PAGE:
Brad Bigney writes a book in the area of practical theology examining idolatry in the Christian life and its relationship to the gospel. He argues that idolatry is the root issue, which causes Christians to apostatize from the gospel.
Part One unpacks the description of idolatry, namely, all the issues and consequences that accompany it. The author explains that Paul understood idolatry to be a great exchange. The creator God made the universe and all of humanity. In addition, he revealed his invisible attributes to his creation for the purpose of worship (Romans 1:18-25). However, humanity rebelled against his revealed will by exchanging his glory and majesty for worship of the creature. Thus, the idolatry may be described as the pursuit of anything or anyone in deviation from God and his glory. Even good objects may become idols if they are given preeminent location in one’s life. Finally, idolatry proceeds from within the heart of man. Blame cannot be attributed to the devil and his minions.
Bigney asserts that idolatry fundamentally disobeys the first and greatest commandment. The greatest danger is inappropriately confining idolatry to purely pre-scientific, pre-modern cultures. The Western Christian church continually breaks the first commandment with its 21st century idols. These are not composed of wood or gold but are established in entertainment, transportation, luxury items and sporting events. These idols damage and affect proximate relationships. The greatest danger is the reality that idolatry shifts ones identity in Christ to identity in self.
Part Two maneuvers through all the difficulties that accompany idolatry as it progresses towards a concrete solution. This solution is found solely through repentance and the daily declaration of the gospel in one’s own life. The fundamental problem is the heart. The heart is the location of the idols. It is the individual that has positioned it there. Sin is only the outward manifestation. A person’s affections are a good indicator for their idols. Often time, money, and effort will be contributed to objects and persons that consume a person’s life. Anger is often a negative reaction when a person’s idol is threatened. Worldly wisdom suggests that the heart is the final advisor to be followed in the course of one’s life. However, wisdom from above warns against any trust of one’s heart. Trustworthiness can only be found in the revealed word.
Part Three describes the Christian life, which is growing in sanctification, embracing the gospel and maintaining an idol free life. The book is both precise and comprehensive. The empty pursuit of idolatry betrays the gospel and all its benefits that are provided in Christ.
There is much commendation for Brad Bigney’s work. First, he rightly identifies idolatry as a fundamental motif in Biblical Theology. Moreover, he demonstrates that idolatry is the definitive struggle of the human race. He promotes such an interpretation based upon solid exegesis. He also correctly contrasts idolatry and its dependence with the gospel and reliance upon Jesus Christ. Throughout out his book he suggests that the reader turn to the gospel. He repeatedly calls for repentance and faith in Jesus Christ to those readers who are struggling with idolatry.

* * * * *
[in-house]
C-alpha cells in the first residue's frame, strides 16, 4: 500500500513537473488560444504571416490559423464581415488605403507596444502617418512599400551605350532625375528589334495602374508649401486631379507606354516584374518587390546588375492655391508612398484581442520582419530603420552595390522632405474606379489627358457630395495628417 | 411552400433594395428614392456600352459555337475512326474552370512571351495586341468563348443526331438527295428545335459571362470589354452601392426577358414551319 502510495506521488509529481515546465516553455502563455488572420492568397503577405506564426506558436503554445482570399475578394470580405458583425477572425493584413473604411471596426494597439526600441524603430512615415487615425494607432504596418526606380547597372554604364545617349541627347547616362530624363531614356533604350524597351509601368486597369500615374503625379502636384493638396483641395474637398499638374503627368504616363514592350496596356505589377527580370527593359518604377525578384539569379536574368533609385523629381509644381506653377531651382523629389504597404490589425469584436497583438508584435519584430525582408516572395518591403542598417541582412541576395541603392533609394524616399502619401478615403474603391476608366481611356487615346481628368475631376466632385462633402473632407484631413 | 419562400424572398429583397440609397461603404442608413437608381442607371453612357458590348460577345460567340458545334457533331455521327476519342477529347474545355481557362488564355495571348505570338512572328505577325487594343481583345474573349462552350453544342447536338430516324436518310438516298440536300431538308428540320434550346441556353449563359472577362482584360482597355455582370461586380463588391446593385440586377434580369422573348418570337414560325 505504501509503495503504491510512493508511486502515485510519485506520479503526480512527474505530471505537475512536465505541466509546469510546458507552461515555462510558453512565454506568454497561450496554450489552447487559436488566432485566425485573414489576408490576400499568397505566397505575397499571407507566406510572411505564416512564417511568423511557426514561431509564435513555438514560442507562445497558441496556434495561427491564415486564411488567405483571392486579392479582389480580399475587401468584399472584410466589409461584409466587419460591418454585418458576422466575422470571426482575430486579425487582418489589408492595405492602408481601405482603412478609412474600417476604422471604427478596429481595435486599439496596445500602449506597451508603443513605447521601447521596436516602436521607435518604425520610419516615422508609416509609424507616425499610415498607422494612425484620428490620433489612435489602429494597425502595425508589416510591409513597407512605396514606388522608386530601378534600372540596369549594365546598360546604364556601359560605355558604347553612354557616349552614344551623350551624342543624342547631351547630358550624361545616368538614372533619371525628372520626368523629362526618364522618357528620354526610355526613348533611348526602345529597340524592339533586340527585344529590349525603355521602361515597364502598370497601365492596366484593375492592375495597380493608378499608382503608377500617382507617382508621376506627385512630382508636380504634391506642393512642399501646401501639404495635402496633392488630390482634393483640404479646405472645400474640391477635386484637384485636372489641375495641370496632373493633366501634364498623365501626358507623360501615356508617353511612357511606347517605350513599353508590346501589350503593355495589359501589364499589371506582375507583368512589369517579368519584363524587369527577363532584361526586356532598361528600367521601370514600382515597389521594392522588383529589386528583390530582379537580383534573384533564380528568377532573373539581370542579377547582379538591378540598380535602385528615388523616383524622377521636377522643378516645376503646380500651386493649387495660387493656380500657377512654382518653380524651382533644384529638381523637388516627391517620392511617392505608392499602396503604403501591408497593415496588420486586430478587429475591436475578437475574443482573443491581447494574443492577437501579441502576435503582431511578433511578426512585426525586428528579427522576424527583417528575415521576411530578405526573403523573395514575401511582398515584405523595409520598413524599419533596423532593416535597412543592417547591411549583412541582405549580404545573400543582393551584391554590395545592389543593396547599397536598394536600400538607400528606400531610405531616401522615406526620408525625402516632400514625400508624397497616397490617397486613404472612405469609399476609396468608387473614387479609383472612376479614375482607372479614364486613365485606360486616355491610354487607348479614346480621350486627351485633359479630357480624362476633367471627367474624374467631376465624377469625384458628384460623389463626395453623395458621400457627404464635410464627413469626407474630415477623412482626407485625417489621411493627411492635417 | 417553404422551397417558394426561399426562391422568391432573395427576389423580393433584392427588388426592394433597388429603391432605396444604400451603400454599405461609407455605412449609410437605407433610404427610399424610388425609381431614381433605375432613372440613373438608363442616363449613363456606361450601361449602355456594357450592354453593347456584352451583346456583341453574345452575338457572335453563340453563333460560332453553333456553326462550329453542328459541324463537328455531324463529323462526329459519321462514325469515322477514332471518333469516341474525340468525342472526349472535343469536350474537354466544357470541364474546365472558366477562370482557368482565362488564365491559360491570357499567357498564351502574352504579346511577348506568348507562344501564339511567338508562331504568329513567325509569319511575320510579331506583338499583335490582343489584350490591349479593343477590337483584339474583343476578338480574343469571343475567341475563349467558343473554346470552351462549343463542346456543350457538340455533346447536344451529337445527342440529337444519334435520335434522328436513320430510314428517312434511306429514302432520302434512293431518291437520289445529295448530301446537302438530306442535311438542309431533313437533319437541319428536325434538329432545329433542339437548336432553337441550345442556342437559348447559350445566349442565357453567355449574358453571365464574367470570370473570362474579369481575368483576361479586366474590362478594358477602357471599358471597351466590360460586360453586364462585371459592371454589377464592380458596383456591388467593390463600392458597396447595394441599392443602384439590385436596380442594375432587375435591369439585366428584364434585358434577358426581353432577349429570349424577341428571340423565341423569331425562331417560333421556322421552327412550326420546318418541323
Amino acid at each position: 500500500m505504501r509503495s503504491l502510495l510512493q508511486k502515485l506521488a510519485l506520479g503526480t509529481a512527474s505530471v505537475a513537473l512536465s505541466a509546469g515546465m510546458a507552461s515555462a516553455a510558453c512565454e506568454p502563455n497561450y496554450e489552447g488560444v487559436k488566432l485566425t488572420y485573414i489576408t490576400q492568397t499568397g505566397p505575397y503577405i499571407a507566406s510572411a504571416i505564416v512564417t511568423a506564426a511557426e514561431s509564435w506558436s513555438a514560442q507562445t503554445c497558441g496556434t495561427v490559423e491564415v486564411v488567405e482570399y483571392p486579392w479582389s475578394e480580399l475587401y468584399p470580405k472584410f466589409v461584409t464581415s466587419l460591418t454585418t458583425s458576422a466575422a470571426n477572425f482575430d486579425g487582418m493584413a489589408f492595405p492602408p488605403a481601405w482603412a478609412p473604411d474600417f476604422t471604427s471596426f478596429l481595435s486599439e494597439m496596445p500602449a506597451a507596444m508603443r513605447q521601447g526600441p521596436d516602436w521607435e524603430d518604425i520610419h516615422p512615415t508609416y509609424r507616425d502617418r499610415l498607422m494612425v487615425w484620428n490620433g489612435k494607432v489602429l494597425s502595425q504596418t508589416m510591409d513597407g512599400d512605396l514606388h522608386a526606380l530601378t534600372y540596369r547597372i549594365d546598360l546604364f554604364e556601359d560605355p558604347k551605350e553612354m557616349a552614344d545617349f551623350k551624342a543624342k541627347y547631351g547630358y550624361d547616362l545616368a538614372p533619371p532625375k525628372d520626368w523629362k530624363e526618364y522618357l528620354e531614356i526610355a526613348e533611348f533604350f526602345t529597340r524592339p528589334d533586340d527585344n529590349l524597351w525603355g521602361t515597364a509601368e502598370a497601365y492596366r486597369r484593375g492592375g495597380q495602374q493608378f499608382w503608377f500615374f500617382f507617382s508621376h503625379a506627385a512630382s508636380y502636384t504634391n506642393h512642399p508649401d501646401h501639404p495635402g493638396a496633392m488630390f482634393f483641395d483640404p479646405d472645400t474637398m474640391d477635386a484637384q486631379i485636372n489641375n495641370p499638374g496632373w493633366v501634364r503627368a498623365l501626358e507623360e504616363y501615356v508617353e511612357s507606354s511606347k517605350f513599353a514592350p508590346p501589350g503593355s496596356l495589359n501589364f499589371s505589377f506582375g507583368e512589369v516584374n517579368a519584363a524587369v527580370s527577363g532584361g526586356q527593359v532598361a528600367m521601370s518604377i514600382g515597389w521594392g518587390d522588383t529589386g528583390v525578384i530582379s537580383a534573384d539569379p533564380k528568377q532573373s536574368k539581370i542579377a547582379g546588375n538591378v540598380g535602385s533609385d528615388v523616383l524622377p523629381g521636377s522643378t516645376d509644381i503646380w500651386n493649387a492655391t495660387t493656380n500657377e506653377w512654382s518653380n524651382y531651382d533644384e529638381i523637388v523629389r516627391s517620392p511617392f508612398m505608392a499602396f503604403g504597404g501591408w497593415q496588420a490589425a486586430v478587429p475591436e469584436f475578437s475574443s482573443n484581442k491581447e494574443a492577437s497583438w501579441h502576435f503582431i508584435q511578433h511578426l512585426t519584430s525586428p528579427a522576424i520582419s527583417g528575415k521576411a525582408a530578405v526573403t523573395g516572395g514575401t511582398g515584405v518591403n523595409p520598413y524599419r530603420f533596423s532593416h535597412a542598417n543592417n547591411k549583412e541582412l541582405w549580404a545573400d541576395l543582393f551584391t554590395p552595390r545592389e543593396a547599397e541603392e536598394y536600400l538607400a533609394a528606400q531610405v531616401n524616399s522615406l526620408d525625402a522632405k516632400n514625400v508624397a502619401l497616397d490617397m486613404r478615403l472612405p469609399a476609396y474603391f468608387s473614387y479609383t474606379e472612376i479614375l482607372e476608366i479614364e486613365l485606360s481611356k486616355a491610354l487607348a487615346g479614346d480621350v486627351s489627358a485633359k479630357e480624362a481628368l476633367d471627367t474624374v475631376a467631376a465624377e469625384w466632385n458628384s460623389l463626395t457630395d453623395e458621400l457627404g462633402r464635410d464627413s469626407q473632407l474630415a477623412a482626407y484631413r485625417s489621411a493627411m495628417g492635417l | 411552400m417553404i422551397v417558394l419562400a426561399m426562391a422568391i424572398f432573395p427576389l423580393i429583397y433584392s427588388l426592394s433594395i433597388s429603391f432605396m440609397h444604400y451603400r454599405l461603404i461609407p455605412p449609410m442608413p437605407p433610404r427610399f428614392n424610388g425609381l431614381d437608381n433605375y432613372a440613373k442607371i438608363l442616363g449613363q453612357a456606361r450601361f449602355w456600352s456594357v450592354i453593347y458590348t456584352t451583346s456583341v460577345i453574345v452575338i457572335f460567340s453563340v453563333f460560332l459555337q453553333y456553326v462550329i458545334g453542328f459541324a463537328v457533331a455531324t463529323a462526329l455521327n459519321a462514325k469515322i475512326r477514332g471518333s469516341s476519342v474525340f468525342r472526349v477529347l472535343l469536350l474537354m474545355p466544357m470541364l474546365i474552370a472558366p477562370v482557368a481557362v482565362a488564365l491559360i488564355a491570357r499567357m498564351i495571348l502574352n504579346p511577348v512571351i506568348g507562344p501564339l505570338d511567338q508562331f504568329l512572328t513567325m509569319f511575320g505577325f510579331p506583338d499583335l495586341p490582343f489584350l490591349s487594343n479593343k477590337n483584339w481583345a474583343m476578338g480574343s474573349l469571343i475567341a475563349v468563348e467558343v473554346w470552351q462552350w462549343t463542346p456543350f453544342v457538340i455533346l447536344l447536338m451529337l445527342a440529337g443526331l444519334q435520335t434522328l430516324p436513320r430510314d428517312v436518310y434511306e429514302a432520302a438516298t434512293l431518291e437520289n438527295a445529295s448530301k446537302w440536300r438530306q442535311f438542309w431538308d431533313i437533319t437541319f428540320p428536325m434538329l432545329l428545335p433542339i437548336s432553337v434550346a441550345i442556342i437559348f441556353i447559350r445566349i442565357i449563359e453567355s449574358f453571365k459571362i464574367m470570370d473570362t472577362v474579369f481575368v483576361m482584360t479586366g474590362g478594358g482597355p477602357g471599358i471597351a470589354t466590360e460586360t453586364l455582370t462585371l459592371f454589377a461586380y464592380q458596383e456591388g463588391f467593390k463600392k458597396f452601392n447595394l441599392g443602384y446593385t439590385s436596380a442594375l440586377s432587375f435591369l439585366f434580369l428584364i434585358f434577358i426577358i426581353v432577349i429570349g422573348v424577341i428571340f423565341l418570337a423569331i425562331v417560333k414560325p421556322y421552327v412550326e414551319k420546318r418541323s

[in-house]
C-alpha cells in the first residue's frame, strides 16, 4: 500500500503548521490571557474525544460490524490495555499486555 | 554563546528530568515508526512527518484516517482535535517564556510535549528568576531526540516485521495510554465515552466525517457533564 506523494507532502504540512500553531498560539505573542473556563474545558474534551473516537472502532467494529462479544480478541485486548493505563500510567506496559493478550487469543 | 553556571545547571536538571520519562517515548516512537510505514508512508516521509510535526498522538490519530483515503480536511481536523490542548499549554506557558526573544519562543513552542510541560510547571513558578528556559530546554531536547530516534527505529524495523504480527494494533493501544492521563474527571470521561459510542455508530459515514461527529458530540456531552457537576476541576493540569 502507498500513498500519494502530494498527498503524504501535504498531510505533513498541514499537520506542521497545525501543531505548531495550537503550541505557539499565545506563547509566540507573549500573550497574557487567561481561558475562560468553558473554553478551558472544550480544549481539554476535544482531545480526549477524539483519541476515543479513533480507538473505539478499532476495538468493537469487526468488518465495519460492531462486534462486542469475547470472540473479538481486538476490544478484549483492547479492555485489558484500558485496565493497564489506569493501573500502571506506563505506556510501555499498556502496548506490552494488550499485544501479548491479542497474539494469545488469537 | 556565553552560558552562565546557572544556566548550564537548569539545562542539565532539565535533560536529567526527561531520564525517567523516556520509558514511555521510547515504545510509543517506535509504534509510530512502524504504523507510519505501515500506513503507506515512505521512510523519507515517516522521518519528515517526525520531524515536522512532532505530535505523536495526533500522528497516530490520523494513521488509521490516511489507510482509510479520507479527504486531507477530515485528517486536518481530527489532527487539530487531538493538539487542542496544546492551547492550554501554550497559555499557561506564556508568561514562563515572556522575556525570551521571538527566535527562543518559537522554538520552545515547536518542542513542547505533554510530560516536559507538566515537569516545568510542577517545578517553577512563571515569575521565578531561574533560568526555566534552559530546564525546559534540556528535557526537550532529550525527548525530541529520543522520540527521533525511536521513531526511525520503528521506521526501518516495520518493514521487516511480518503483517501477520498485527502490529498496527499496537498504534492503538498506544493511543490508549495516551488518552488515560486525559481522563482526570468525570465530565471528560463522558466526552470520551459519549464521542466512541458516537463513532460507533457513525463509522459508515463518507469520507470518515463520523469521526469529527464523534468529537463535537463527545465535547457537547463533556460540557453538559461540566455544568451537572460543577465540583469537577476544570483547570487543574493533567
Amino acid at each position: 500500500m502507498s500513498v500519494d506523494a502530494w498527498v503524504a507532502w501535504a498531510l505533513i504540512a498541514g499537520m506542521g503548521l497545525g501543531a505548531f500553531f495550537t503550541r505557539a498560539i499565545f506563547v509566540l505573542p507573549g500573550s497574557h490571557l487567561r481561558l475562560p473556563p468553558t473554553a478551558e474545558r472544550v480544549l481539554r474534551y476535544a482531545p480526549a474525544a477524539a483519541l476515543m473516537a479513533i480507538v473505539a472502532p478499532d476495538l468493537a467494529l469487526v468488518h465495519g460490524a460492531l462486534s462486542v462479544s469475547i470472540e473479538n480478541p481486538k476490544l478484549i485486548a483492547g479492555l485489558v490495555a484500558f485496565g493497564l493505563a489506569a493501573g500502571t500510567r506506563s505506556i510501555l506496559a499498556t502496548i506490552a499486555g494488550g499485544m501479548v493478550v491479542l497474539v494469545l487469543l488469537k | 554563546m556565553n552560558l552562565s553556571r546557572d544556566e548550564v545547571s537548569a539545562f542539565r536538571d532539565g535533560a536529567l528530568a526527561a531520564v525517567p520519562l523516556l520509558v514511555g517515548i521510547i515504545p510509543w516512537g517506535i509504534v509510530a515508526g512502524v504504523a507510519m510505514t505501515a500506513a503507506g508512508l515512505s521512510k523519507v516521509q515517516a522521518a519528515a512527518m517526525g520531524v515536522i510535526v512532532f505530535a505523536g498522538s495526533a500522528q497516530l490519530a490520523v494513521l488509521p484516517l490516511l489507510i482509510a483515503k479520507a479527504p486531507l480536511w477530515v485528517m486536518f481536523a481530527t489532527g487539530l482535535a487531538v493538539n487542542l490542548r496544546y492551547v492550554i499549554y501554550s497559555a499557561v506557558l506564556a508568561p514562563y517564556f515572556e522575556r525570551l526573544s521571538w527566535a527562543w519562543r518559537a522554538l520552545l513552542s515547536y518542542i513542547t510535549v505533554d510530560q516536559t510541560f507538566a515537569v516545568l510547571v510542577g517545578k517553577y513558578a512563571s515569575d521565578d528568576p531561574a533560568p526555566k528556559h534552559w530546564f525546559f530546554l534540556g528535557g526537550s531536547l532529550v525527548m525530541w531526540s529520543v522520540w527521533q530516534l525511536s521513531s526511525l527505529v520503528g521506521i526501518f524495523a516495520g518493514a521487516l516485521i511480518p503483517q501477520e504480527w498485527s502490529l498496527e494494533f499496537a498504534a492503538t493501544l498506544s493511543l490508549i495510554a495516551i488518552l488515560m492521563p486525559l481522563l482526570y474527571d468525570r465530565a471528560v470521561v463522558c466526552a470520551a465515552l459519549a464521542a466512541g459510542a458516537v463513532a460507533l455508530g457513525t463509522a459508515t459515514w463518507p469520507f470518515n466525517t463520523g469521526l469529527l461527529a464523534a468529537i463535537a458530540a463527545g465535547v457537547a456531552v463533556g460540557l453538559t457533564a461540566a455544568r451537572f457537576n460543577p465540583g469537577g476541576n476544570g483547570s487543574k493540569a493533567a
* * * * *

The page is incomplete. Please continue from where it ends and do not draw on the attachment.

In the area of content his illustrations are very vivid. They are helpful in applying the theological conclusions to real life. He is very personable and identifies himself firmly in the struggle with the reader. Yet, he strikes a fair balance with discretion when providing some of his more personal illustrations.
While there is much good to attribute to Bigney’s work there are also some minor points of critique. First, the author might have provided a more detailed definition and defense of the gospel. Second, the author surveyed a very broad spectrum of texts that addressed the issue of idolatry; he might better have chosen a more concise method that unpacks the texts from a historical redemptive framework.
At the popular level this book will directly impact hearts and open eyes to the dangers and the reality of personal participation in idolatry. Bigney accurately addresses the true source of the majority of sin issues in the believer’s life. He continues to remind readers of their major fundamental issue throughout the book – pursuit of self and self’s desires. In light of this reality he rightly repetitively calls for repentance and dependence upon Jesus Christ. It is a much-needed correction to the self-help, self-determination books of mainstream evangelicalism. It is also an excellent resource for all young Christians as they grow in the discipleship process.
Tim Spears is a student at Westminster Theological Seminary
See our interview with Brad Bigney here.
Buy the books
Gospel Treason: Betraying The Gospel With Hidden Idols